The French philosopher Merleau-Ponty said it is through the body that we can know the world, because the body is made of the same flesh as the world—not actual flesh, of course, but worldly matter—and it is through the body that we communicate with the world. But because we are inside the body we see everything from a particular vantage-point—our vantage-point. Since the world’s boundaries are far wider than the limited perspectives of the individual, the meaning of what we see is likely to be far more embracing than what we actually perceive. But the way we interpret and interact with the world around us becomes embodied in our gestures, in the way we move: it becomes what I would call (though Merleau-Ponty doesn’t) body language.
I like that. It explains one of the great attractions of watching improvised movement, because improvisation shows us the imaginative and expressive depths and limitations of other people’s understanding of the world. It’s like conversation, and it makes watching people move on the stage fascinating in quite a different way from looking at them for purely aesthetic (or sexual) reasons. In the presence of experienced improvisors these shared explorations can be profound experiences. On the other hand, you can sometimes want to run screaming from the room after only twenty minutes.
There’s also the element of touch. The skin is our largest organ; it wraps us up and holds us apart from the world, and at the same time it is our way into the world. We use touch to communicate feelings, to get and to give comfort and pleasure, and because we know how powerful and dangerous it can be we also protect ourselves from it. Watching other people touch each other, hold each other, catch each other and push each other away speaks to something essential within us.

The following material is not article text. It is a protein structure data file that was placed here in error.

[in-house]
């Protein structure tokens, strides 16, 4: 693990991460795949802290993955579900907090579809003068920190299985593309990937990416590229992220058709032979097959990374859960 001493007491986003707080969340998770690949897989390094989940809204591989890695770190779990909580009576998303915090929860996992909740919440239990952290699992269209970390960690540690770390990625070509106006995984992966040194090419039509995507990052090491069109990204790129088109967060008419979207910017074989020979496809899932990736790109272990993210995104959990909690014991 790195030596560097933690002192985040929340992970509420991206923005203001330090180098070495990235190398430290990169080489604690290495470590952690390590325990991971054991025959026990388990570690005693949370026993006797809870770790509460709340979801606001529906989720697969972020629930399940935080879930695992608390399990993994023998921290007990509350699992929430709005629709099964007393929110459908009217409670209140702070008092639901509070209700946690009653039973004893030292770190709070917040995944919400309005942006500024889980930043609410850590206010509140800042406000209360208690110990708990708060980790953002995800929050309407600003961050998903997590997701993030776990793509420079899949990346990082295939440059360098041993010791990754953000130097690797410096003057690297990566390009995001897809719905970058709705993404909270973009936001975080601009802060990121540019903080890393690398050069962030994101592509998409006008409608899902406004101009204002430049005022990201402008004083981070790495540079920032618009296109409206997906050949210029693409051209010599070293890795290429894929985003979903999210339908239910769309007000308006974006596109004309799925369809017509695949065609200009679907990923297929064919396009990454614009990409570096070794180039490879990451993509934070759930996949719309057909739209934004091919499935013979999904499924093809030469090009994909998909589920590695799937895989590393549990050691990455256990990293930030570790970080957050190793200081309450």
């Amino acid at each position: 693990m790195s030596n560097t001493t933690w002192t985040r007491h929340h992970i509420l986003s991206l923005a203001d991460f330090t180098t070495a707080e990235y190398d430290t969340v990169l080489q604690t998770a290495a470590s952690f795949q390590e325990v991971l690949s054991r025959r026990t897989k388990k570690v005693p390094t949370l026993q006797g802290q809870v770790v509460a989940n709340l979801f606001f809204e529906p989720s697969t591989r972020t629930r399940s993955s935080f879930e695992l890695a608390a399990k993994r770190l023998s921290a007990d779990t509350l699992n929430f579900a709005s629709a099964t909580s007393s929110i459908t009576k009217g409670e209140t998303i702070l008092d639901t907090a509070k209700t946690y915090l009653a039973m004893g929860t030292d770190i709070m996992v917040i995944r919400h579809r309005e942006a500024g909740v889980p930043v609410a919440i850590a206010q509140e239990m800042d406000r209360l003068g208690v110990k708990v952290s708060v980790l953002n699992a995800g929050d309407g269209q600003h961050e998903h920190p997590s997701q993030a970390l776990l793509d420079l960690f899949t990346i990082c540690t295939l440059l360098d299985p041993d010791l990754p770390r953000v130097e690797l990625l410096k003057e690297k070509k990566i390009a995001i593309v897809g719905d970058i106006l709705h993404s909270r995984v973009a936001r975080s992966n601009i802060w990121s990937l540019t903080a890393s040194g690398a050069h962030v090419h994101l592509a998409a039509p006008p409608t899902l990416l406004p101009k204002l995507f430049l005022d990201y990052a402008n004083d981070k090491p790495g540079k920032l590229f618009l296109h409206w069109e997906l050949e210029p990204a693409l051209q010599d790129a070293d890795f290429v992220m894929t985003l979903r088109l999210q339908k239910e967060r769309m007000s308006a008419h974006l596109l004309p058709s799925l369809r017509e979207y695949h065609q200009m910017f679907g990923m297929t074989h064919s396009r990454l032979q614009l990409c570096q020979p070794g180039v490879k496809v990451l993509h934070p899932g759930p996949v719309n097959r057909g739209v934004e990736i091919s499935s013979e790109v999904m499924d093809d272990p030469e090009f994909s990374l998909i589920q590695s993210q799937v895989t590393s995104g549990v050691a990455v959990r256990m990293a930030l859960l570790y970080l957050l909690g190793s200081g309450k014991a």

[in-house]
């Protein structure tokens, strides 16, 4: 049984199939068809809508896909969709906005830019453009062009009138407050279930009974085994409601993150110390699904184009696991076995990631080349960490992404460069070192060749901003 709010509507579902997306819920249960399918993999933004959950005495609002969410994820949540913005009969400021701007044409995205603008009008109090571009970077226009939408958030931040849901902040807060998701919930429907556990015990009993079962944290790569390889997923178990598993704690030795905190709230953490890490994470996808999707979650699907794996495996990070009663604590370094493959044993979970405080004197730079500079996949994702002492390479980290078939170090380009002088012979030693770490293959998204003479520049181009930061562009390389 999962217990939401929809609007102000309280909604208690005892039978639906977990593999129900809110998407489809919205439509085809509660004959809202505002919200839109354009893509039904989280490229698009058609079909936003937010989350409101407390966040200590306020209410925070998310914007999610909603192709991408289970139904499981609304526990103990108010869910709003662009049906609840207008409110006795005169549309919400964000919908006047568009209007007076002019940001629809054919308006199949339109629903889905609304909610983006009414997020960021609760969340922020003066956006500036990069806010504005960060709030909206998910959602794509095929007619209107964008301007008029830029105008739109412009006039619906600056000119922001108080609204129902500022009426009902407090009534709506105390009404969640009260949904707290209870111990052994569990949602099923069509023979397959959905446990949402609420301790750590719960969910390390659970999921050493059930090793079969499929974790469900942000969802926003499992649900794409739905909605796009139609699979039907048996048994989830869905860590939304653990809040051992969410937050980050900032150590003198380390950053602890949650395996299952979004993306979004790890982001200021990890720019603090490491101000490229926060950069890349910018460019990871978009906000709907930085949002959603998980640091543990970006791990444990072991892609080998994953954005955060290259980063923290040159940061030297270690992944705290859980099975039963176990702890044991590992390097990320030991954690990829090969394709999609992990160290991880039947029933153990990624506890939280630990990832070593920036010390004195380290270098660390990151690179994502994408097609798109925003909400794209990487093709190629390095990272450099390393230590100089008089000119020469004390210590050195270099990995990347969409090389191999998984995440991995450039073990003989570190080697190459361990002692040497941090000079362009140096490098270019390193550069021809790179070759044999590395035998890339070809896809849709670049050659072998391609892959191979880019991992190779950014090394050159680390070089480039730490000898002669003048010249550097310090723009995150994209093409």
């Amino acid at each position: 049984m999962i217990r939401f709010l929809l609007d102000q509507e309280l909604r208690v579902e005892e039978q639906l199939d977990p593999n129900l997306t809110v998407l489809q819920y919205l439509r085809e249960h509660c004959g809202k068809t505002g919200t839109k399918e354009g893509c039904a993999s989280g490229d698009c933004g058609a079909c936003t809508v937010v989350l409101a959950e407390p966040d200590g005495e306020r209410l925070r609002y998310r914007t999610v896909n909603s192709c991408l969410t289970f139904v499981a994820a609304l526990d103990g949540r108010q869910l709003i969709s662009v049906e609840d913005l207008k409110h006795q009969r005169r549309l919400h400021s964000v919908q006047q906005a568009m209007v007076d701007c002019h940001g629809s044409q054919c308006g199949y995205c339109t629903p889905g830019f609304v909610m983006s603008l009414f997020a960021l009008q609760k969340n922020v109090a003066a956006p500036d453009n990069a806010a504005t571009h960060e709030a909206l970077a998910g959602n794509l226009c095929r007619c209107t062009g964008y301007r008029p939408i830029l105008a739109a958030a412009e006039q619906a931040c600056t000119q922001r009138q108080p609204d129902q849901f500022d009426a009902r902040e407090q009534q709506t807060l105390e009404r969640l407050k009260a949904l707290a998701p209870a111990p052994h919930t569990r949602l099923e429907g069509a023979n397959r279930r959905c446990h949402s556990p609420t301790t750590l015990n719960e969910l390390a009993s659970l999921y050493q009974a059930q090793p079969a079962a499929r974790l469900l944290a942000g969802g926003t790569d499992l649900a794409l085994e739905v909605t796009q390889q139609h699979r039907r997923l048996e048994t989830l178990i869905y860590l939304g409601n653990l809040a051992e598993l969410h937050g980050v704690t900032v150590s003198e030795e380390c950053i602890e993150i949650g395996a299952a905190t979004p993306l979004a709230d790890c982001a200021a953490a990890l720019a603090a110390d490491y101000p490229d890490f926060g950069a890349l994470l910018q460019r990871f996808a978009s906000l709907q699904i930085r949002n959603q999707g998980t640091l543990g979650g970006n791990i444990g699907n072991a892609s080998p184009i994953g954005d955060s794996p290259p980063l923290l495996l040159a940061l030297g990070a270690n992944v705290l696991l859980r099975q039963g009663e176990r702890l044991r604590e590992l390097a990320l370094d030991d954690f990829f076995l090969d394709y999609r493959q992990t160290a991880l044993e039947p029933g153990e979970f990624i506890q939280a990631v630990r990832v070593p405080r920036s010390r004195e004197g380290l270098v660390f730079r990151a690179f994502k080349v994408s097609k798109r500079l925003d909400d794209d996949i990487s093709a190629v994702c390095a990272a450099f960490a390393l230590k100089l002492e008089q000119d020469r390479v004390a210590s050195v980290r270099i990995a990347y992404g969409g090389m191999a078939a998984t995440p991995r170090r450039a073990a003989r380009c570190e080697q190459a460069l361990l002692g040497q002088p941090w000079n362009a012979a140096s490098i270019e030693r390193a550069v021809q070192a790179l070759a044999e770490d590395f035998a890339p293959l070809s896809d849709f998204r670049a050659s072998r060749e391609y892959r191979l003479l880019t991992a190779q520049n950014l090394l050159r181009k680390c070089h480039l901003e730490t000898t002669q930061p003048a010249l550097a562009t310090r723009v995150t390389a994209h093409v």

Not everyone agrees with all this, by any means. The church didn’t connect “the world, the flesh and the devil” without thinking it through, and the pioneer Quebecois dancer-choreographer Ludmilla Chiriaeff once recalled to me a time in the 1950s when her children were refused admittance to a church-run school because their mother showed her legs on the stage. Those old socio-religious hang-ups about dance as something shameful have largely gone now, but as an artform it is still widely undervalued as real communicative currency. Some tolerate it as simply a kind of human extravagance, something we allow ourselves to do because we have the luxury to be able to, the way we give ourselves and each other precious ornaments—part of our fascination with the useless.